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118 A North Milwaukee Avenue, Libertyville

One or Four 40-Minute Private Lessons with One or Two Group Classes at Ballroom Center (Up to 60% Off)

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Sale ends in:17:48:19

Highlights

Experienced instructors lead ballroom dance lessons in a variety of styles including waltz, salsa, tango, and foxtrot

Customer Reviews

100% Verified Reviews
All reviews are from people who have redeemed deals with this merchant.
L
Lynnetop reviewer helpful reviewer
15 ratings10 reviews
April 29, 2019
Joseph was our instructor and he was great. Didn't make us feel like we had 2 left feet. May decide to continue on to intermediate we liked it so much,
V
Vish
6 ratings3 reviews
July 29, 2018
We worked with Joseph and it was a delightful experience.
E
Elizabettop reviewer
16 ratings8 reviews
December 21, 2017
Professional and great studio.
H
Hannah
1 ratings1 reviews
August 3, 2016
The center each time was so professional and welcoming! Our instructor was so patient, pleasant, and friendly. We would completely recommend ballroom center to anyone!
D
Diana
6 ratings2 reviews
May 24, 2016
We used this groupon to stat our wedding dance lessons. I was a lot of fun, we really enjoyed it.
S
Savannah
1 ratings1 reviews
April 2, 2016
Wonderful people. Had a great time
D
Donna
2 ratings1 reviews
October 4, 2015
wear comfy shoes!

About This Deal

Choice of:

  • One 40-Minute Private Lesson and One Group Class
  • Four 40-Minute Private Lessons and Two Group Classes
  • Four 40-Minute Junior Private Lessons (Ages 5–17)

Private lessons can accommodate one or two people.

Leading and Following: Staying in Tune with Your Partner

Before you and a partner hit the floor, you’ll need to decide who will lead. Learn why dancing is more than a game of “Follow the Leader” in Groupon’s study of the concept.

A truly great dancer can lead a partner through a waltz on a crowded floor without smashing any toes or shattering any monocles—even if that partner has never waltzed before. The lead dancer (traditionally, but not always, the male of a male-female partnership) is charged with sending nonverbal cues to his partner through subtle movements of his hands and arms. This task can be incredibly nuanced, as the lead dancer must simultaneously keep time with the music, plan out his next steps, and navigate around other dancers. This is not to say that the other partner is entirely passive. Richard Powers, a dance instructor at Stanford University, asserts in his Thoughts on Dance that “the follow role is mentally and physically active,” just as aware of her surroundings and her partner’s movements as the lead. Each partner must constantly adjust their movements to match the other’s, and a good lead will never exert too much force if his partner does not catch his cues or know how to read his semaphore flags. “Clear leading is the physical equivalent of quiet, perfect diction, not shouting,” writes Powers.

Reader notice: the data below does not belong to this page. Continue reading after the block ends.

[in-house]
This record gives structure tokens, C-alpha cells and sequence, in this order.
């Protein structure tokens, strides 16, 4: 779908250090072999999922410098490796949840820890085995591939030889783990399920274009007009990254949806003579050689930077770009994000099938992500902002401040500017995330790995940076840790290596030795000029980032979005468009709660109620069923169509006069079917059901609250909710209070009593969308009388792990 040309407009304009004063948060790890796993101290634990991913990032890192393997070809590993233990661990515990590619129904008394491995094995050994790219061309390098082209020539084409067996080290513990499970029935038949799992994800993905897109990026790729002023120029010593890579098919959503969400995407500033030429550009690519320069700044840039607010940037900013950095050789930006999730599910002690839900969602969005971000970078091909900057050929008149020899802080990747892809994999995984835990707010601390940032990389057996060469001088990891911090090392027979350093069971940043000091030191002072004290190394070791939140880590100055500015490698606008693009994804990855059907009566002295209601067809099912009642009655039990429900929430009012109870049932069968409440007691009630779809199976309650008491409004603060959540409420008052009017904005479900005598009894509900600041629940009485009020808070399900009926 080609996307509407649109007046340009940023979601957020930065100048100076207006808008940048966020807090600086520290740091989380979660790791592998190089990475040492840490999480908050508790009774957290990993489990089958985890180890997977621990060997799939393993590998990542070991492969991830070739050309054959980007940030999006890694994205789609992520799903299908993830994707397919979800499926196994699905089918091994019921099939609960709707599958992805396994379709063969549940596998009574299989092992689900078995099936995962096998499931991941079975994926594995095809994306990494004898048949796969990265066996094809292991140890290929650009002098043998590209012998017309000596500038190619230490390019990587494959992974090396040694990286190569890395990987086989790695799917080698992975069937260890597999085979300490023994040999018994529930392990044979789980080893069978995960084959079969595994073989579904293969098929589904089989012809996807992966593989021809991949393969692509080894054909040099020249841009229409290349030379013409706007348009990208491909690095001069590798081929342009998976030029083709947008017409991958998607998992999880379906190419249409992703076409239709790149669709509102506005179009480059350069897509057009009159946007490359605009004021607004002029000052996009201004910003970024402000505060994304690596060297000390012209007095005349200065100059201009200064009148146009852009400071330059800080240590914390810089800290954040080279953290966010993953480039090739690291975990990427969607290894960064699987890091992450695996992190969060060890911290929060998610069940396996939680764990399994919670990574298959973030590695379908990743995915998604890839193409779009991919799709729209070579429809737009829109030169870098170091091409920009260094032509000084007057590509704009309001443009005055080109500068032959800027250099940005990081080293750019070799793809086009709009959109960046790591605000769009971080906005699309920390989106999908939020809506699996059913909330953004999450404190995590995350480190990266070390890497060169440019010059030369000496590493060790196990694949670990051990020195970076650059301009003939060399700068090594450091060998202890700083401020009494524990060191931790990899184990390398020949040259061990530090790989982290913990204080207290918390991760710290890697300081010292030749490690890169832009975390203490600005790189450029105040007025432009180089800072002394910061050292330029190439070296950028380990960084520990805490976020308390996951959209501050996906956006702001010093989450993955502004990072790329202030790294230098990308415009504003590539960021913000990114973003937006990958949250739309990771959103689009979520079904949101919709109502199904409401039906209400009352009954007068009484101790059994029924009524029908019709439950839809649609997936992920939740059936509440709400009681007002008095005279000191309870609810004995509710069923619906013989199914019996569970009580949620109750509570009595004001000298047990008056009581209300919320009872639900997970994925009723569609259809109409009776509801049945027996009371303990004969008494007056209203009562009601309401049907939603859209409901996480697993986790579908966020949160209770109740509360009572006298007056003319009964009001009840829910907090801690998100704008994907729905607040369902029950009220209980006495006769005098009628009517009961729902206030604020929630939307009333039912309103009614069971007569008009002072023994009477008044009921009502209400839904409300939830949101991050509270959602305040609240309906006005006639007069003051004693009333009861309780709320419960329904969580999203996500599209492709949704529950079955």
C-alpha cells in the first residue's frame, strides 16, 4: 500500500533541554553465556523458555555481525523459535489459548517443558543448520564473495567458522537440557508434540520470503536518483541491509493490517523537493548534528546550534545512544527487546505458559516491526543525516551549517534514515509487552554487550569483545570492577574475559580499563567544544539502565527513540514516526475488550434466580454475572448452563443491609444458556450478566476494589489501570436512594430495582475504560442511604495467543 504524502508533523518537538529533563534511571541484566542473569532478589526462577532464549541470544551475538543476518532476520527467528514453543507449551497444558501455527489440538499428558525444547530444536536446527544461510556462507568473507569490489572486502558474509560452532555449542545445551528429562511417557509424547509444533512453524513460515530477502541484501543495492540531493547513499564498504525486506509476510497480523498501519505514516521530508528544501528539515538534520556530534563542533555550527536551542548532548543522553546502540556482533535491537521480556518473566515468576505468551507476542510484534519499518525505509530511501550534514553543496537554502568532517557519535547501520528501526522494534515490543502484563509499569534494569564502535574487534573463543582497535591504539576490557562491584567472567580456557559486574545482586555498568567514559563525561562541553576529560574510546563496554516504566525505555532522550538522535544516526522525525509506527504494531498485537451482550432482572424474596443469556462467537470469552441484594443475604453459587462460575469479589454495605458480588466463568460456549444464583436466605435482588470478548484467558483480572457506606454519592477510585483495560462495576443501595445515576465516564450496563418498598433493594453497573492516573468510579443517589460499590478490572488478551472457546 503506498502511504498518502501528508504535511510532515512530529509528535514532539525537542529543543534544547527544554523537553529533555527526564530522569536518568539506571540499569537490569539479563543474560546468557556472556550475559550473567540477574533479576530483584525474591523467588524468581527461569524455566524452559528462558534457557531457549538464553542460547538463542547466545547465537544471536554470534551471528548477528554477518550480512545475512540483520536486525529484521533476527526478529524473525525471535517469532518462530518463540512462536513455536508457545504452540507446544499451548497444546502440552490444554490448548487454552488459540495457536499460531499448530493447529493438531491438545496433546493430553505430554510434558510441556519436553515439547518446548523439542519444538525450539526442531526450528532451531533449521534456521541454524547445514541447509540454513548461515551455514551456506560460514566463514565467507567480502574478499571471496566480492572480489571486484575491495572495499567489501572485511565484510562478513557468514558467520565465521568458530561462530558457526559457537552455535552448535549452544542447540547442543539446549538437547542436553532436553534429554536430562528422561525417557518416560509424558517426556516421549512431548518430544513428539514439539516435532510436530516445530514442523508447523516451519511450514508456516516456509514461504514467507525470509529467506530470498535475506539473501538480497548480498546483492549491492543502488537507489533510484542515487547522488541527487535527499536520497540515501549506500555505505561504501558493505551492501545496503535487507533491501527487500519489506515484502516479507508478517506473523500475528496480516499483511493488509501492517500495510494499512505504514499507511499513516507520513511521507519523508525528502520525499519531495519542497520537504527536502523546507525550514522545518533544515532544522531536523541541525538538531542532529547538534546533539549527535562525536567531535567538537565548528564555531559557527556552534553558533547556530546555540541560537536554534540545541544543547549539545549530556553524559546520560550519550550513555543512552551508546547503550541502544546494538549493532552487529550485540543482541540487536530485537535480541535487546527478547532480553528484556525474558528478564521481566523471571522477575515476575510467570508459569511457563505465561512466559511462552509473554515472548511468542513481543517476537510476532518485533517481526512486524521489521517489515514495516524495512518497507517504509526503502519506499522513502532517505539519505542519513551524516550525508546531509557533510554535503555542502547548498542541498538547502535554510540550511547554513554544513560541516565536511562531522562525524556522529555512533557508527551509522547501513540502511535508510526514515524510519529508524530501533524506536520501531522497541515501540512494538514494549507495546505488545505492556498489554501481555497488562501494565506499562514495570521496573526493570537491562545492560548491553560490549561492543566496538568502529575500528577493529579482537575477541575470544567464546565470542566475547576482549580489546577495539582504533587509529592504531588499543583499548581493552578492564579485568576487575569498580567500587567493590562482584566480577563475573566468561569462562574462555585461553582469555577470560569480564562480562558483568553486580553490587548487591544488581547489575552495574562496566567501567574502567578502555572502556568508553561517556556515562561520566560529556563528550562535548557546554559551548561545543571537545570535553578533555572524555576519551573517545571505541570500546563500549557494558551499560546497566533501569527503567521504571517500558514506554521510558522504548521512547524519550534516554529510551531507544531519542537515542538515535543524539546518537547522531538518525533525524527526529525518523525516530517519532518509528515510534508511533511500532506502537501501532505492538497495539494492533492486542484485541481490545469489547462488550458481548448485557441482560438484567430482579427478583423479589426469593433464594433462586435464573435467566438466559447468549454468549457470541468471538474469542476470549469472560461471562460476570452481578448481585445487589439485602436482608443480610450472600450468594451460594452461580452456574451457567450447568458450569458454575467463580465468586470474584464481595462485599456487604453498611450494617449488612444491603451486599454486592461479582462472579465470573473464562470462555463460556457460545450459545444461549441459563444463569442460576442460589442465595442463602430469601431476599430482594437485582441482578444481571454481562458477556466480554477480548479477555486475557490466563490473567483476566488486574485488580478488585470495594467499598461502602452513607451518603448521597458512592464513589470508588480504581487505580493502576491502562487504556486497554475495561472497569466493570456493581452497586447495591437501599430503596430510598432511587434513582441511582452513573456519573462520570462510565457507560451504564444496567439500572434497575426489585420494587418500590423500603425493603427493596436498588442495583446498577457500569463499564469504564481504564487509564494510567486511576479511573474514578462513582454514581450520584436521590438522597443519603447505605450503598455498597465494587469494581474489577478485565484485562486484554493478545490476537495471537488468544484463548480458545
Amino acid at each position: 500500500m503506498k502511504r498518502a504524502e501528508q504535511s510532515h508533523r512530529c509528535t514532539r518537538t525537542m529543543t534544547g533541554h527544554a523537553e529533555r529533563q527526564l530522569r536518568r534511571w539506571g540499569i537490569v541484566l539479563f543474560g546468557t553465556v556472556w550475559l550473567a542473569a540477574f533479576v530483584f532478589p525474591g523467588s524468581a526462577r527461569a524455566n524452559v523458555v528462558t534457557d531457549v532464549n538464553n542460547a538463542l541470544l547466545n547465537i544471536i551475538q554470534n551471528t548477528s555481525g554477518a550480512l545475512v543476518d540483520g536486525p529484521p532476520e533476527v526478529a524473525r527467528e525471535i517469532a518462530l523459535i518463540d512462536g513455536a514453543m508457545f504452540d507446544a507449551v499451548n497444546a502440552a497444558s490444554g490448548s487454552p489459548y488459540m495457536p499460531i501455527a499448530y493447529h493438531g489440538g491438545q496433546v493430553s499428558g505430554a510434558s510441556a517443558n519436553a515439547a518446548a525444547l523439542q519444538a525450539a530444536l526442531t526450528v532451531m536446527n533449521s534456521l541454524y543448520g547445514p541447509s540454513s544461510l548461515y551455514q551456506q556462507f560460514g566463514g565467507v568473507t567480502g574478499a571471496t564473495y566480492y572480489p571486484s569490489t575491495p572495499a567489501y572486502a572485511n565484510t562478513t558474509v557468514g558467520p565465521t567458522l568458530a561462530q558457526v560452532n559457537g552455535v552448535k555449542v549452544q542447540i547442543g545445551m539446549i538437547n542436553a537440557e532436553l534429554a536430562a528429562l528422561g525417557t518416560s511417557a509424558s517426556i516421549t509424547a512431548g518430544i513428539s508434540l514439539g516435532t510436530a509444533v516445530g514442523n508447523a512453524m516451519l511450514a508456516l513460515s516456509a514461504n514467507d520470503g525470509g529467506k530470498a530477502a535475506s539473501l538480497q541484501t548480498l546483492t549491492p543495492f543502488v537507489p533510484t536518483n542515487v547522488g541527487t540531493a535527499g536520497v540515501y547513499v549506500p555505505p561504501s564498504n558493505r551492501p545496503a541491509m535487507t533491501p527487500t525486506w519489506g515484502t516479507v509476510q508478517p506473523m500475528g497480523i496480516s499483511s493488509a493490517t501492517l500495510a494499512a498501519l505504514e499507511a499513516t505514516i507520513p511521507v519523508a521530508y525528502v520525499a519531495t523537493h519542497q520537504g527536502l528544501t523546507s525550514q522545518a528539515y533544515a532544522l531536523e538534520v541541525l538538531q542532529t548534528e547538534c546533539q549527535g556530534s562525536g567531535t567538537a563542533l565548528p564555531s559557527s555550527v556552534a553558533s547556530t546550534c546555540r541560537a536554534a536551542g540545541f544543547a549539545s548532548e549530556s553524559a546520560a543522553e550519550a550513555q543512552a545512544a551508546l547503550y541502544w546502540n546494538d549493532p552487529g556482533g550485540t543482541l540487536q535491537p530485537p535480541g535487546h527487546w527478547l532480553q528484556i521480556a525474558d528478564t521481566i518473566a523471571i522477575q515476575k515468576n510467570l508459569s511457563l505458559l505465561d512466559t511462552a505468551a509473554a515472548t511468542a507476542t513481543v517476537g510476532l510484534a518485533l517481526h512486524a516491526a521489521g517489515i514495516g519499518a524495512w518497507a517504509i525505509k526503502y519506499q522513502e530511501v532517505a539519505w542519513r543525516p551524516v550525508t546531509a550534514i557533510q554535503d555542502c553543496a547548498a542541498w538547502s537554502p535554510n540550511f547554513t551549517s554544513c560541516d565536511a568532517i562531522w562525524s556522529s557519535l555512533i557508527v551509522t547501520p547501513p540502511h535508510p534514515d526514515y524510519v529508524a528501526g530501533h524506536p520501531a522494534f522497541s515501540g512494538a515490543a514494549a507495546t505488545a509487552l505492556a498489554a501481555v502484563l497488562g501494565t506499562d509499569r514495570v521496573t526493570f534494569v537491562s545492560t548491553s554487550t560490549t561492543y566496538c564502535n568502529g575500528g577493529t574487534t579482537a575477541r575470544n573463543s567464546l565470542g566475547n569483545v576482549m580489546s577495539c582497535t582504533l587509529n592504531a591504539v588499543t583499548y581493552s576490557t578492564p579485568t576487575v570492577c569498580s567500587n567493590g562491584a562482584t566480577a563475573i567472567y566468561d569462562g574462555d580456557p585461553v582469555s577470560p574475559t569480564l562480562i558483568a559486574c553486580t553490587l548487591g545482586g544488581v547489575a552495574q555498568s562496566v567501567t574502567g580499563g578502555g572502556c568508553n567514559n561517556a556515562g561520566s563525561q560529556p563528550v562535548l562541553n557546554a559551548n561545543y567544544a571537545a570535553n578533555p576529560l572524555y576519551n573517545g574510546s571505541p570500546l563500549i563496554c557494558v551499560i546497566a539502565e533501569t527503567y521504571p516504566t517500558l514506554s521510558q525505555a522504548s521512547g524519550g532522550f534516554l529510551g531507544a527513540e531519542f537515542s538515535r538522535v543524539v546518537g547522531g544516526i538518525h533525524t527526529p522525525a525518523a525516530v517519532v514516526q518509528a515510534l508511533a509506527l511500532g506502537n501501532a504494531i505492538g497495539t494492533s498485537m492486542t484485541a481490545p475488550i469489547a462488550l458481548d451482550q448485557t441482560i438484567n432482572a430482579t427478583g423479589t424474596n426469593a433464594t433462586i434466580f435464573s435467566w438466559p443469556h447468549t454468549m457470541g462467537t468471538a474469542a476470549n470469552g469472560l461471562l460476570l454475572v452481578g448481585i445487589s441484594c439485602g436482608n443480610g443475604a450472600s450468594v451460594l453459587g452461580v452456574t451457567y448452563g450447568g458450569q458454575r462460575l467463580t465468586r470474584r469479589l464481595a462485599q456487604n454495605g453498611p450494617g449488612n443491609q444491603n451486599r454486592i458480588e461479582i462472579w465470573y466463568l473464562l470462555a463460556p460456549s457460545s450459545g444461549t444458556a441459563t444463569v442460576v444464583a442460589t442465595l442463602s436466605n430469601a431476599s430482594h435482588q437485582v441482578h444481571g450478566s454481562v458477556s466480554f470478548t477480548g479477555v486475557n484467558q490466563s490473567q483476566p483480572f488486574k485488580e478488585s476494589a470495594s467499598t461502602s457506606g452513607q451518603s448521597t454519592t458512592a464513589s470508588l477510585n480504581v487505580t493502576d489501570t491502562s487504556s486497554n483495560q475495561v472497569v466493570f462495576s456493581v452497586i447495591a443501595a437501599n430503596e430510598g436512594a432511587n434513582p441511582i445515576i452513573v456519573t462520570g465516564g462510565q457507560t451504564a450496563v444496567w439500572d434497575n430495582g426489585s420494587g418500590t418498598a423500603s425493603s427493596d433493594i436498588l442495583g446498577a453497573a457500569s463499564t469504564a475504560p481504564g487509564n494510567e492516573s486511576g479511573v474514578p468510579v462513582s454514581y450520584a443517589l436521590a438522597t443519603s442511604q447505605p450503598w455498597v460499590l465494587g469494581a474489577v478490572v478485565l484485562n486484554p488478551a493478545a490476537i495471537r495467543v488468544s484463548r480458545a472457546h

This equality-minded philosophy of social dance gained widespread acceptance after the gender-role upheavals of the 20th century, but it isn’t a new phenomenon. Many 19th century men were emphatic about respecting the autonomy of their dance partners, with famed dancer Charles Durang noting in 1847 that “Gentlemen ought always to be attentive to their partners, and they should move in unison with their every step and attitude.” That sentiment makes a striking contrast with that of a 1930 writer who argued that “No matter what her views on suffrage and feminism may be, it is a woman’s duty to let the man lead on the ballroom floor. (…) He is the pace-maker; she is his shadow.” These attitudes about female submission on the dance floor persisted well through the 1950s, when the rise of the feminist movement began to reshape attitudes throughout society. Today, many dancers of any gender feel it’s important to learn to lead and to follow in order to become a well-rounded, attentive partner.

Fine Print

Promotional value expires 120 days after purchase. Amount paid never expires. Registration required. Limit 12 per person. Limit 1 per couple. Valid only for option purchased. Must be 21 or older to redeem non-Junior options. May be repurchased every 365 days. Merchant is solely responsible to purchasers for the care and quality of the advertised goods and services.

About Ballroom Center